Talking Drugs (UK)
    Thursday, April 18, 2019

    The debate around Sweden’s zero-tolerance drug policy has been reignited in recent months, due to the approach’s failure to reduce drug deaths. Sweden currently has one of the highest rates of drug-related deaths in Europe. This rate is more than four times the EU average. The Swedish government claims its strict legislation is aimed at reducing drug use, but that may be on the rise too. Recent government data indicates a slight rise in cannabis use among young people, while “ecstasy” (MDMA) use is also on the increase. Possession of drugs for personal use continues to be criminalised, and can be punished by a fine or prison sentence. A majority of political parties in the government's Committee on Health and Welfare now support reevaluating this approach.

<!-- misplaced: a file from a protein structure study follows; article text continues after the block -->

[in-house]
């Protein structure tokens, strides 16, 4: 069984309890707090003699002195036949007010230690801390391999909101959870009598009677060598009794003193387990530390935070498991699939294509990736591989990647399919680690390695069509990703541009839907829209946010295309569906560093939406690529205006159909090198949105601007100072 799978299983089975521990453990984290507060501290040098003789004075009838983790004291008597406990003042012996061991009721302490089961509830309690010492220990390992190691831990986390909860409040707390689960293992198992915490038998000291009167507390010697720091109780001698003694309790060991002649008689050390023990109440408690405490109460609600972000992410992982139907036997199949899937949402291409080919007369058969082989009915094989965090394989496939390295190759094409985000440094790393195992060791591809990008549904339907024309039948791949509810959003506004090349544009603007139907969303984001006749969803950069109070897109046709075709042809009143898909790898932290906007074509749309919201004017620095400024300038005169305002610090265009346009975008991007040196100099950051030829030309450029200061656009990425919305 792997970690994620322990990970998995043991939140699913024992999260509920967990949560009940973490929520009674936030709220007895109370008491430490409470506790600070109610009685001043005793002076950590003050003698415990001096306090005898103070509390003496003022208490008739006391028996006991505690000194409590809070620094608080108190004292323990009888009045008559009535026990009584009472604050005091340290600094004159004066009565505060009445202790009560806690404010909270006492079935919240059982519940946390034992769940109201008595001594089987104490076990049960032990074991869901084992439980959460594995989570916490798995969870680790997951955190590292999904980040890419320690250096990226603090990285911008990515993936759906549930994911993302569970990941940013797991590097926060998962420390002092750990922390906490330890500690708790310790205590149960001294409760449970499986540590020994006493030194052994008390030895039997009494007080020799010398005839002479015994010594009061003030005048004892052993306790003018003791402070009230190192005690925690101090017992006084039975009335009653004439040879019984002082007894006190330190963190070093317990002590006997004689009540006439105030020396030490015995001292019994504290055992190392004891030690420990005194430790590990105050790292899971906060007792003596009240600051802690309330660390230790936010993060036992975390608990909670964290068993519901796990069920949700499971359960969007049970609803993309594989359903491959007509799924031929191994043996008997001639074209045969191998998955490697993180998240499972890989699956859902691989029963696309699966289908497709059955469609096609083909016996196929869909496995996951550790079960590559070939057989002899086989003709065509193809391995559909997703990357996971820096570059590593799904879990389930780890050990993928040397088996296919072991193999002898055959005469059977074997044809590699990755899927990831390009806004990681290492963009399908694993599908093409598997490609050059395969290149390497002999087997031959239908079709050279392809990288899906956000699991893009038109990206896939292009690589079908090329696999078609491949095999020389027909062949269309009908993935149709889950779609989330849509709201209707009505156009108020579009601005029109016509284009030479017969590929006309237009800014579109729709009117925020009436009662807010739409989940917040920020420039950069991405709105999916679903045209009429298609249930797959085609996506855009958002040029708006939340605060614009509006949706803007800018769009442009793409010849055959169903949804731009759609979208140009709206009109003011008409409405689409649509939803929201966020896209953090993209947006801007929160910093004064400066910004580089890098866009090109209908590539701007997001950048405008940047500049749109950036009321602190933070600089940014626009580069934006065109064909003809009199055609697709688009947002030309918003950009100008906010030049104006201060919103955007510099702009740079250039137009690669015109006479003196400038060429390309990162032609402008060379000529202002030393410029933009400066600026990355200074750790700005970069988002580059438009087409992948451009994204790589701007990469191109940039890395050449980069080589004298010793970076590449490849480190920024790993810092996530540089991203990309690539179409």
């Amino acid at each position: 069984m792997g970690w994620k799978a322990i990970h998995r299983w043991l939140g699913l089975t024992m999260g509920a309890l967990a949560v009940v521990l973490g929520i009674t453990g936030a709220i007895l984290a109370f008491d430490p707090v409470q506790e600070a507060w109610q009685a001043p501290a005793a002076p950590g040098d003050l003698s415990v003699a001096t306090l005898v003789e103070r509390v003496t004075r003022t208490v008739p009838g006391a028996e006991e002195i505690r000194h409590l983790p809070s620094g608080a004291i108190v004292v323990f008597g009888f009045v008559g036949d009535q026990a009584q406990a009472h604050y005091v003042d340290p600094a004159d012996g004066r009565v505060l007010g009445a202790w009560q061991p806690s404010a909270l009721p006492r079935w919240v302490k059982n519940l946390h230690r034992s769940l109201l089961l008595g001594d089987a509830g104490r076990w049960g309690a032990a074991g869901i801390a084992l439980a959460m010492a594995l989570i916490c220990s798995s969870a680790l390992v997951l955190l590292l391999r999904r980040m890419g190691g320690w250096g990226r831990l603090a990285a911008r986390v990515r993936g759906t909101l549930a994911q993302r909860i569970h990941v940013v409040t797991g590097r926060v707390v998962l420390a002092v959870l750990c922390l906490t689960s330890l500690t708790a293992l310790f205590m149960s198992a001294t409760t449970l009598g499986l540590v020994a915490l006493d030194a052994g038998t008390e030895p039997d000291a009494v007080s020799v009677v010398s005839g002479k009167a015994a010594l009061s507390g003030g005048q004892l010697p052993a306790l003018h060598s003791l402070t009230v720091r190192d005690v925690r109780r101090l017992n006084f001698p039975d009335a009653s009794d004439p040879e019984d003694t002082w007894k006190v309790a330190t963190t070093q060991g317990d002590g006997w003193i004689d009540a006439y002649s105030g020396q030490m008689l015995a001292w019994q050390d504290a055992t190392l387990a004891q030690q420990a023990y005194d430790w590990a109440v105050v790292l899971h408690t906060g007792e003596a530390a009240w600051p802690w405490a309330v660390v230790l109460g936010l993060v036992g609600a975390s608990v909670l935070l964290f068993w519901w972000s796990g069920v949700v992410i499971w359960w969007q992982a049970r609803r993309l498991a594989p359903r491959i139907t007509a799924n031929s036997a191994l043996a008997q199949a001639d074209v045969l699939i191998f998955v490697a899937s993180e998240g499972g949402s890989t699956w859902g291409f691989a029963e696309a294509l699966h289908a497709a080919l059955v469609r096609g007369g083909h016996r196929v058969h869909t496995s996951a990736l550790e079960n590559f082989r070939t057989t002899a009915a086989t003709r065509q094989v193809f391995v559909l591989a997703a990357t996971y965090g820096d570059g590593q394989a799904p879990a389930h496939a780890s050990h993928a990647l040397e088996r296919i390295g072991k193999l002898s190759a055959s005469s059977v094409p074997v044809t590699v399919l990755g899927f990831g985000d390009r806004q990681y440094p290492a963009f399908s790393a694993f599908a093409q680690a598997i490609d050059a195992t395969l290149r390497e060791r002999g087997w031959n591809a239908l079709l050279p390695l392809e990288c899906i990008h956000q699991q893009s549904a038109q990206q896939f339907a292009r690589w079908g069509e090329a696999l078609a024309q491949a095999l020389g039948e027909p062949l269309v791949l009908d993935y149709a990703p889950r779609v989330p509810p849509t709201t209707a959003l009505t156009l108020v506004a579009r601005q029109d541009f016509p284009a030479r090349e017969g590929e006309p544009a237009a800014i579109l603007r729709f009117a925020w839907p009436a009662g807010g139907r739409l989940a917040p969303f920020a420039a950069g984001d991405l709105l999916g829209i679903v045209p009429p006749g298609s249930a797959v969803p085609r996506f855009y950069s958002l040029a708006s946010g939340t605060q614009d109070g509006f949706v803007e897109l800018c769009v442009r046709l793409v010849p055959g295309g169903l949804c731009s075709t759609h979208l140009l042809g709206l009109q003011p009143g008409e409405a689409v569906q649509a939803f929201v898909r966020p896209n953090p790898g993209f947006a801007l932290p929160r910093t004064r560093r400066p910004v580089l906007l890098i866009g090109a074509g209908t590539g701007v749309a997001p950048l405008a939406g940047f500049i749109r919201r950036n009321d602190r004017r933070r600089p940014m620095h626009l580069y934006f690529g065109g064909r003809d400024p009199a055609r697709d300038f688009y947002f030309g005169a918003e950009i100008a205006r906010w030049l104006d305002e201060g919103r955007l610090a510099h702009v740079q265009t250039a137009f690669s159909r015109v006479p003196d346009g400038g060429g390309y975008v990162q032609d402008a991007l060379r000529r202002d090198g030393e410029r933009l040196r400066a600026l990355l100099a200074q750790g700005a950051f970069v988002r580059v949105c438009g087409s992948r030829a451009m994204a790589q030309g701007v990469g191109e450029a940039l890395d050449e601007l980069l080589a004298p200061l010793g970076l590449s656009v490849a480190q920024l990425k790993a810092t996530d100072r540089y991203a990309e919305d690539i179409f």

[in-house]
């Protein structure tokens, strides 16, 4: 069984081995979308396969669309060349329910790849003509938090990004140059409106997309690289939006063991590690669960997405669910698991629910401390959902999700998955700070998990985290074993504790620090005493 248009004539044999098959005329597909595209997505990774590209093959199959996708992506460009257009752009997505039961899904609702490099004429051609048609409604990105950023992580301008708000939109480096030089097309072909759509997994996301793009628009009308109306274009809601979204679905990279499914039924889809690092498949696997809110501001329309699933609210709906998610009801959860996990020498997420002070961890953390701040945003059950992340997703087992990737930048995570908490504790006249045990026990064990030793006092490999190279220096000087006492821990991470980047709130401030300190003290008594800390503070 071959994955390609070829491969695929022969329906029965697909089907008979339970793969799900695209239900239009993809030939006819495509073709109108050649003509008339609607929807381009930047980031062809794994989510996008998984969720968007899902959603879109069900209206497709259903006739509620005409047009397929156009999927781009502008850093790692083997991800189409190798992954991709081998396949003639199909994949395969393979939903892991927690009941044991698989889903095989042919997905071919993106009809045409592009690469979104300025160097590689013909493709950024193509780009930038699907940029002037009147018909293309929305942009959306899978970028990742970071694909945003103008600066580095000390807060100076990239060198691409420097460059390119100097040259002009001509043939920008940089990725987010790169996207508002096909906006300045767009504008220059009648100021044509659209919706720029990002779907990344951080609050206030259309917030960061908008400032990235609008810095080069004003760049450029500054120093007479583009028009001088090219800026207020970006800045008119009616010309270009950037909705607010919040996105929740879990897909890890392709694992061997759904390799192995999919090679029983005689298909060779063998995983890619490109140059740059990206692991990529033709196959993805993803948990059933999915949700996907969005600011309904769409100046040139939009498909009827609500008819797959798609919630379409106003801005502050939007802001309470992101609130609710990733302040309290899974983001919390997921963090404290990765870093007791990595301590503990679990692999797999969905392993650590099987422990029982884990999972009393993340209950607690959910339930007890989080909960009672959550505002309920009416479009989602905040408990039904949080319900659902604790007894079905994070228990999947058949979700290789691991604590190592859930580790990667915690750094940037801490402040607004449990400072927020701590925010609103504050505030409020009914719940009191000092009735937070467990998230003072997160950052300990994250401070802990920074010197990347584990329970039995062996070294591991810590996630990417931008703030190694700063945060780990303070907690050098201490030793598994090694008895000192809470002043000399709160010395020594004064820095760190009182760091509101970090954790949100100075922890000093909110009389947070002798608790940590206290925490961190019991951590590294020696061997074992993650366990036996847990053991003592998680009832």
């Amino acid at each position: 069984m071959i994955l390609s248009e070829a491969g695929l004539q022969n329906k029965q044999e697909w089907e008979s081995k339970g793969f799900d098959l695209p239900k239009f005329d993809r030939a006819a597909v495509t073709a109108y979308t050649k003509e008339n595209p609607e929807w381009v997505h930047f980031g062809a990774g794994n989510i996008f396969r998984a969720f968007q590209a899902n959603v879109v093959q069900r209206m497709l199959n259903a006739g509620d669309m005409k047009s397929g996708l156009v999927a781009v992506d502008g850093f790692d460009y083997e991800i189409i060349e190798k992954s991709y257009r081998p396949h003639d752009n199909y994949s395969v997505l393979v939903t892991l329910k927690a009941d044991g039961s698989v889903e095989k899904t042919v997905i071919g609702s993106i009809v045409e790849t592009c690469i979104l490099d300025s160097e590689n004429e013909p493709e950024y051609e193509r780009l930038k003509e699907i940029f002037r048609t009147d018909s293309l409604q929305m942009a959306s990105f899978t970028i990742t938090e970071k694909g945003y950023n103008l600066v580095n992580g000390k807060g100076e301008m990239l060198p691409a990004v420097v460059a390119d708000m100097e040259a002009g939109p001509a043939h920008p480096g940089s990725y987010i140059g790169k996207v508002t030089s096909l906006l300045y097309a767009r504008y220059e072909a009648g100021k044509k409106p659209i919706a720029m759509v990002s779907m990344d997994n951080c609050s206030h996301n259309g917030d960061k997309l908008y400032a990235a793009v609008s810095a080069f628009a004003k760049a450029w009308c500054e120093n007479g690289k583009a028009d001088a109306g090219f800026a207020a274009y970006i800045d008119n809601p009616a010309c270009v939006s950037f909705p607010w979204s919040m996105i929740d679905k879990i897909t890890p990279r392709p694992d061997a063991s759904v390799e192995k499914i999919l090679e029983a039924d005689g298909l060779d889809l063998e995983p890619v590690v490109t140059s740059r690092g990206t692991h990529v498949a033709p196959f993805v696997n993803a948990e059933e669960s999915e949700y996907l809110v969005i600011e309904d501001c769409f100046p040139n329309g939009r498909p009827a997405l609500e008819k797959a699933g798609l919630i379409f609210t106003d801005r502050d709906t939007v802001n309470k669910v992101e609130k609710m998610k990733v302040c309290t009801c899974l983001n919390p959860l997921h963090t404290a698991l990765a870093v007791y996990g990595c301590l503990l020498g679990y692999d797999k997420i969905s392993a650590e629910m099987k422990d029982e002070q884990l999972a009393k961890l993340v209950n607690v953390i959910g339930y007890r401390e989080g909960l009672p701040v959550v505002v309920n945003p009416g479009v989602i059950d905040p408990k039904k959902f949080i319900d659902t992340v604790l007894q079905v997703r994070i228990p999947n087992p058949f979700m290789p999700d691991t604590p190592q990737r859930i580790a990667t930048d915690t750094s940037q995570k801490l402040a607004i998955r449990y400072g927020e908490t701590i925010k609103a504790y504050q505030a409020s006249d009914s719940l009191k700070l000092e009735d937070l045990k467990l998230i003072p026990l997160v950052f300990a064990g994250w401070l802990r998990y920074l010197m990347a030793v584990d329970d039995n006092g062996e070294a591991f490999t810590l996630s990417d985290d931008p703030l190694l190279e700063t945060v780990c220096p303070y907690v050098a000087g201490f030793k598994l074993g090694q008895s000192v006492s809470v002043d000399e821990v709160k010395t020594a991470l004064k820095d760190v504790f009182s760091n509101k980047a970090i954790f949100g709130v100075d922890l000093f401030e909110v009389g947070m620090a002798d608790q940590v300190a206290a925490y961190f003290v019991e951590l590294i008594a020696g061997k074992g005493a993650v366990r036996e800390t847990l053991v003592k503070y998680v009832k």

• The cannabis ‘gold rush’ is underway and shows no sign of stopping, says pot CEO

    Cannabis is an opportunity for monstrous tax revenue
    CNBC (US)
    Thursday, April 18, 2019

    cannabis investingWith 33 states now offering some form of legal medical or recreational marijuana, and pot companies expanding their footprints across the country, the cannabis “gold rush” is underway — and it won’t stop anytime soon, says Ben Kovler, founder, chairman and CEO of Green Thumb Industries. “The opportunity in cannabis is here in the U.S.,” Kovler said adding that “the phone rings a lot” as companies in diverse sectors start to field opportunities in the space. “This is where the market is,” he said. “This is a $50 [billion] to $80 billion industry where total market capitalization is still under $15 billion. So it’s a really exciting time, and you can see that the U.S. is where the operators want to be.” (See also: Cannabis CEOs bet on US pot legalisation within a year | Canopy Growth CEO expects to hit $1B in revenue for fiscal year 2020)